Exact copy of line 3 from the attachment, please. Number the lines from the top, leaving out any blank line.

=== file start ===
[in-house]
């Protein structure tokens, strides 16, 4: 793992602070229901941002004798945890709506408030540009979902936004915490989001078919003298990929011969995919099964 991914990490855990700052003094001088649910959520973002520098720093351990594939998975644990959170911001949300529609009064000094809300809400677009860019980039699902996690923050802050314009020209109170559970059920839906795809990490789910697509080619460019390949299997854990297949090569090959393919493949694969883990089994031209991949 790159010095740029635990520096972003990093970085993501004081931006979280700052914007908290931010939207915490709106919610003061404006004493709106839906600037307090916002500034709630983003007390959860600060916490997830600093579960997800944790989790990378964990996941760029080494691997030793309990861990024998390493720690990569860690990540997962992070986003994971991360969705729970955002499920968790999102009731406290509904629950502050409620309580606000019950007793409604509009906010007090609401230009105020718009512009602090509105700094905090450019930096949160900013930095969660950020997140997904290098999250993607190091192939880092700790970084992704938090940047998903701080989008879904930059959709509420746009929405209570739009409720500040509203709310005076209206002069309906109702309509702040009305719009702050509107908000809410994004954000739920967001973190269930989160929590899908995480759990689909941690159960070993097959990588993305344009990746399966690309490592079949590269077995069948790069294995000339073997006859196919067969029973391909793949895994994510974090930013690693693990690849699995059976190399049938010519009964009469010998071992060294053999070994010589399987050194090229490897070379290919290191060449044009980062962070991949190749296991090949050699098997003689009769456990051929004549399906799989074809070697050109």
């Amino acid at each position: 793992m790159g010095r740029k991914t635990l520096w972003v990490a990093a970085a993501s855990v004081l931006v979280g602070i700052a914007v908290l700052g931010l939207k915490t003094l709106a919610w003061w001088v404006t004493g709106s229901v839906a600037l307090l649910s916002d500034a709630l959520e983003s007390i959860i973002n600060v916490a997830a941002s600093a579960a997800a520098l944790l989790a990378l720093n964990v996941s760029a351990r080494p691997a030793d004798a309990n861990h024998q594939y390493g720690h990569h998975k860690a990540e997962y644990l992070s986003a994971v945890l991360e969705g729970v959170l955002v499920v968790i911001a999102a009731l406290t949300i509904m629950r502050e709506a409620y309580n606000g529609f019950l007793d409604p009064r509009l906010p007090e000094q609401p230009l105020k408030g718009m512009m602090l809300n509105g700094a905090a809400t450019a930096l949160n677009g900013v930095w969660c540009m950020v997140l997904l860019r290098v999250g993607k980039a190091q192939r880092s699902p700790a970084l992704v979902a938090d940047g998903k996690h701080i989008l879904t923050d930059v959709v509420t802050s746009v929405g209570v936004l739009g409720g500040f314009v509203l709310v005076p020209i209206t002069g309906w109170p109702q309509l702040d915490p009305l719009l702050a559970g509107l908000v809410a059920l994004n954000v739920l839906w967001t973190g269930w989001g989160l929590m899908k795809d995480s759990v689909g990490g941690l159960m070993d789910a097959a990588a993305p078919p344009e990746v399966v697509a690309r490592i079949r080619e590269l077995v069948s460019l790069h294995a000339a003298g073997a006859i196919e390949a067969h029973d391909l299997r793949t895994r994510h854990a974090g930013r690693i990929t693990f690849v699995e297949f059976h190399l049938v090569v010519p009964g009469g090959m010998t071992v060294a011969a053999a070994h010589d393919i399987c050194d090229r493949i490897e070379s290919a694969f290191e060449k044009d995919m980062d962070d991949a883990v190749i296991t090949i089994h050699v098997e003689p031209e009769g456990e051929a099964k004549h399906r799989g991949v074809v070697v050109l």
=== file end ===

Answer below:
């Amino acid at each position: 793992m790159g010095r740029k991914t635990l520096w972003v990490a990093a970085a993501s855990v004081l931006v979280g602070i700052a914007v908290l700052g931010l939207k915490t003094l709106a919610w003061w001088v404006t004493g709106s229901v839906a600037l307090l649910s916002d500034a709630l959520e983003s007390i959860i973002n600060v916490a997830a941002s600093a579960a997800a520098l944790l989790a990378l720093n964990v996941s760029a351990r080494p691997a030793d004798a309990n861990h024998q594939y390493g720690h990569h998975k860690a990540e997962y644990l992070s986003a994971v945890l991360e969705g729970v959170l955002v499920v968790i911001a999102a009731l406290t949300i509904m629950r502050e709506a409620y309580n606000g529609f019950l007793d409604p009064r509009l906010p007090e000094q609401p230009l105020k408030g718009m512009m602090l809300n509105g700094a905090a809400t450019a930096l949160n677009g900013v930095w969660c540009m950020v997140l997904l860019r290098v999250g993607k980039a190091q192939r880092s699902p700790a970084l992704v979902a938090d940047g998903k996690h701080i989008l879904t923050d930059v959709v509420t802050s746009v929405g209570v936004l739009g409720g500040f314009v509203l709310v005076p020209i209206t002069g309906w109170p109702q309509l702040d915490p009305l719009l702050a559970g509107l908000v809410a059920l994004n954000v739920l839906w967001t973190g269930w989001g989160l929590m899908k795809d995480s759990v689909g990490g941690l159960m070993d789910a097959a990588a993305p078919p344009e990746v399966v697509a690309r490592i079949r080619e590269l077995v069948s460019l790069h294995a000339a003298g073997a006859i196919e390949a067969h029973d391909l299997r793949t895994r994510h854990a974090g930013r690693i990929t693990f690849v699995e297949f059976h190399l049938v090569v010519p009964g009469g090959m010998t071992v060294a011969a053999a070994h010589d393919i399987c050194d090229r493949i490897e070379s290919a694969f290191e060449k044009d995919m980062d962070d991949a883990v190749i296991t090949i089994h050699v098997e003689p031209e009769g456990e051929a099964k004549h399906r799989g991949v074809v070697v050109l």